In the end, everyone has to make those decisions for themselves. As far as I’m concerned, I can’t make those judgment calls. I got called in to do a massive stunt off of a marine base in Singapore.

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I had a meeting with the CEO, and he asked, “What do we do if one of you dies?” My response was, hey man, every single airshow that ever happened everywhere in the world has to ask themselves that exact same question. I can’t answer that for you. That’s something for you to decide.

I can tell you that our record is that no one has died. Everyone has been safe in every project we’ve ever done and everyone has come home successfully . But I can’t tell you that I won’t get hit by a car coming here tomorrow. There is risk in everything that you do, and you have decide if it’s the risk is worth the reward. Now, Formula one is exciting because there is risk involved. We could obviously have a chess match, and it would not be very risky and no one would watch, because who gives a shit? But if you want something more exciting you’re going to have to take on more risk. And that’s up to you to decide how much risk you’re willing to take, because I already know what I’m willing to do.

And as far as I’m concerned, I already know I’m going to be successful. As bad as it would be for you if something happened to me, it’s way worse for me. So as concerned as you are, I’m WAYYYY more concerned. So you don’t have to worry about that. And it’s always funny to hear this thing like death wish, death wish, death wish.

Tell you what, if I had a death wish, I’d be dead. With what I do, if I wanted to be dead, I would be.

And that’s why it’s always interesting when people say that kinda stuff: “You have a death wish.” Obviously, that’s something else going on. You see it that way because you can’t see the bigger picture or you’re not inside their head. I never try to get into someone’s head understanding why they do the things they do. I can pretty much guarantee you it’s something bigger than that, because if they wanted to be dead, they would be.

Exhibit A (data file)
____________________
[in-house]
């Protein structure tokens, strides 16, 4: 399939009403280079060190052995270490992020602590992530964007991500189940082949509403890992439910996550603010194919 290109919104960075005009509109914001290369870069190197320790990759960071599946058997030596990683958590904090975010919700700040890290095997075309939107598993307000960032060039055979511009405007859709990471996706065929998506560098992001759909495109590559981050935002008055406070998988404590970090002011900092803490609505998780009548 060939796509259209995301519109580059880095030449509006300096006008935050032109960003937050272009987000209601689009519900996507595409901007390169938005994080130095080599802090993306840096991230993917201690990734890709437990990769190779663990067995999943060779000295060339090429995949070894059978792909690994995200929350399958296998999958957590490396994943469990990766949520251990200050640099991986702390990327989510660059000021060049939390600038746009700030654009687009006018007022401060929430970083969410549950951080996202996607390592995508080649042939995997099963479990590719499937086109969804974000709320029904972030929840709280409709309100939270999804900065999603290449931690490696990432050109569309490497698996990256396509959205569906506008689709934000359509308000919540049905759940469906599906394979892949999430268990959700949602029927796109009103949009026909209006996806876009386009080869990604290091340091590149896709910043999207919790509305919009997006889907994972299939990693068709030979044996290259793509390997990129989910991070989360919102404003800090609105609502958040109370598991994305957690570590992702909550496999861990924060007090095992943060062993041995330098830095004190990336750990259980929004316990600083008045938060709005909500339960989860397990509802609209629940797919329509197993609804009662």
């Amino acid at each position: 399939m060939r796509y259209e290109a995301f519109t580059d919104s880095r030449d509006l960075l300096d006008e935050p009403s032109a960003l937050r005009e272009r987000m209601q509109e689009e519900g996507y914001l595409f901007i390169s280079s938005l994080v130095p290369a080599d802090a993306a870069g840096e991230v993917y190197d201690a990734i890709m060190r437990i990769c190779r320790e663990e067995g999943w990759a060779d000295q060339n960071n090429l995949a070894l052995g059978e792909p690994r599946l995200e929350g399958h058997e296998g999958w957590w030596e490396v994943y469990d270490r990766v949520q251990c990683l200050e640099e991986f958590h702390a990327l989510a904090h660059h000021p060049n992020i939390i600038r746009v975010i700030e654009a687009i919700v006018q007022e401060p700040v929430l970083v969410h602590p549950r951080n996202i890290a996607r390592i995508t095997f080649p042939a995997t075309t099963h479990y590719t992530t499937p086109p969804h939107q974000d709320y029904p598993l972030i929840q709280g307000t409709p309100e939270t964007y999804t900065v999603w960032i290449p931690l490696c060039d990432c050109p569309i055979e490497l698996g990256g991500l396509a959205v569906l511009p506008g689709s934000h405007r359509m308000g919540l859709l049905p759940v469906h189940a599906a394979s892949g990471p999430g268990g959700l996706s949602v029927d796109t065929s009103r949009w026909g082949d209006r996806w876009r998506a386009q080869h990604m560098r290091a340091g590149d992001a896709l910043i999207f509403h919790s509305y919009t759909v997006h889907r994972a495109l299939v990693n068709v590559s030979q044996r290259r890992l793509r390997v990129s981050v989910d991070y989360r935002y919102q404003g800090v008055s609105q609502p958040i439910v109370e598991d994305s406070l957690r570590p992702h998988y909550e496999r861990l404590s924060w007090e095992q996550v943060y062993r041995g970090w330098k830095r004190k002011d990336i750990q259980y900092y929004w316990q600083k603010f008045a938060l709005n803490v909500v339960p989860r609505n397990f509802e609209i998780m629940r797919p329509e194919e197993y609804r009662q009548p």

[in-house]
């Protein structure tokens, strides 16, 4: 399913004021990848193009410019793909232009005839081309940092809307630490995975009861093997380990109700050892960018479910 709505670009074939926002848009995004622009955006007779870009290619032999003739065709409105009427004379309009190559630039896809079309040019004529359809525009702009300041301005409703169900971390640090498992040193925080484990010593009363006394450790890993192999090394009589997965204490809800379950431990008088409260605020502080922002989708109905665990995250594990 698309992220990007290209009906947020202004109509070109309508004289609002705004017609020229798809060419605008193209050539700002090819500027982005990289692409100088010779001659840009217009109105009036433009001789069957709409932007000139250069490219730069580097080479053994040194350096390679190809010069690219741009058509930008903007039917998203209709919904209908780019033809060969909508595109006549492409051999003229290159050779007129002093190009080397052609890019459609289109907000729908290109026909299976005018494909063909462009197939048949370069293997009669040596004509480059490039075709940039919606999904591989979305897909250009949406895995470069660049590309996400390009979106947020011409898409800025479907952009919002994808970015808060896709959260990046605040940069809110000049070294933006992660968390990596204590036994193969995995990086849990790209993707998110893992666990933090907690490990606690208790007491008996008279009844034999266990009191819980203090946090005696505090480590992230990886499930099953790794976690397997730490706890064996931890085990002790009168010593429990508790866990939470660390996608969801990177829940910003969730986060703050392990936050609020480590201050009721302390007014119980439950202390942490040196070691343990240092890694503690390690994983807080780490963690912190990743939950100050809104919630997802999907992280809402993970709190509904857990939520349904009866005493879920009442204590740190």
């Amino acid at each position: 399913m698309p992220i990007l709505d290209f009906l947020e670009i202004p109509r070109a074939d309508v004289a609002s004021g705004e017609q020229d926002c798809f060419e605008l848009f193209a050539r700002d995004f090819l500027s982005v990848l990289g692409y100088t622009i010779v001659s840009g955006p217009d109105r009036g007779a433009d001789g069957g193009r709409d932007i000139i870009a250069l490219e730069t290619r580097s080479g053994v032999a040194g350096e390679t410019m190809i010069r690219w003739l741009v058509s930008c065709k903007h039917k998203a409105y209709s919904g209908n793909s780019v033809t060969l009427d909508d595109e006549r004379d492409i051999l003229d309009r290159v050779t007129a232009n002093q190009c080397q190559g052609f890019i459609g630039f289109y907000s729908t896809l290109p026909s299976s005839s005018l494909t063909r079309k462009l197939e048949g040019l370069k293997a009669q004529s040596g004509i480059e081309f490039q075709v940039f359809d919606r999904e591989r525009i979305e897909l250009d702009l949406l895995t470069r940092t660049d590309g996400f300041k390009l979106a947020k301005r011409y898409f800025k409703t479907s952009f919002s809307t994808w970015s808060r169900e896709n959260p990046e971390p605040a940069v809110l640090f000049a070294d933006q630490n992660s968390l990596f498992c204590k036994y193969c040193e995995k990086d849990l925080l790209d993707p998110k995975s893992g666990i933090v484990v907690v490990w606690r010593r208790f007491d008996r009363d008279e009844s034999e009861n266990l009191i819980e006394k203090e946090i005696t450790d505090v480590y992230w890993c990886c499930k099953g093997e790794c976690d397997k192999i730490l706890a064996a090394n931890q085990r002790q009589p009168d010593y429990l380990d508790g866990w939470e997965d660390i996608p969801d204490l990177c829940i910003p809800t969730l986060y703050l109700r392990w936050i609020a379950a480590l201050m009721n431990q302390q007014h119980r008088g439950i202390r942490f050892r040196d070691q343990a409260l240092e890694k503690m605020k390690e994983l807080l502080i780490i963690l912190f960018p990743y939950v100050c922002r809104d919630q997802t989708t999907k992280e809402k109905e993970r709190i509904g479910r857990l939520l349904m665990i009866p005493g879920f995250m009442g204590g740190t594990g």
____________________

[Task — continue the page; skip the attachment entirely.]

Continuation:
It’s kind of like with flying squirrels. A long time ago, some of those squirrels were thinking, “Who do these flying squirrels think they are?” Imagine these squirrels are jumping out of trees and splattering themselves onto the ground. And they’re saying, “What are you doing? Why would you even do something like that?” They’re the ones who made them evolve.

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Now squirrels can fly. And guess what, that’s where we are now.

We’re at that stage. We’re the crazies that everyone’s looking at and saying, “Humans aren’t meant to fly.” And, yeah. But we’re getting there. And every year, the technology is getting further along. What’s great about human beings as opposed to a flying squirrel is that we evolve though technology. So we can evolve much more rapidly. What takes a flying squirrel a million years to get takes us a few decades, and that’s what’s spectactular. And that’s why I don’t ever like when people use the word or term adrenaline junkie – or try to pigeon hole us into some kind of drug user, because it’s not about an emotion or a feeling, it’s so much bigger than that. It’s about pushing the boundaries of what human beings can do. It’s about evolving.”

Point Break opens in theaters on December 25, 2015.

"And as far as I’m concerned, I already know I’m going to be successful."

“And as far as I’m concerned, I already know I’m going to be successful.”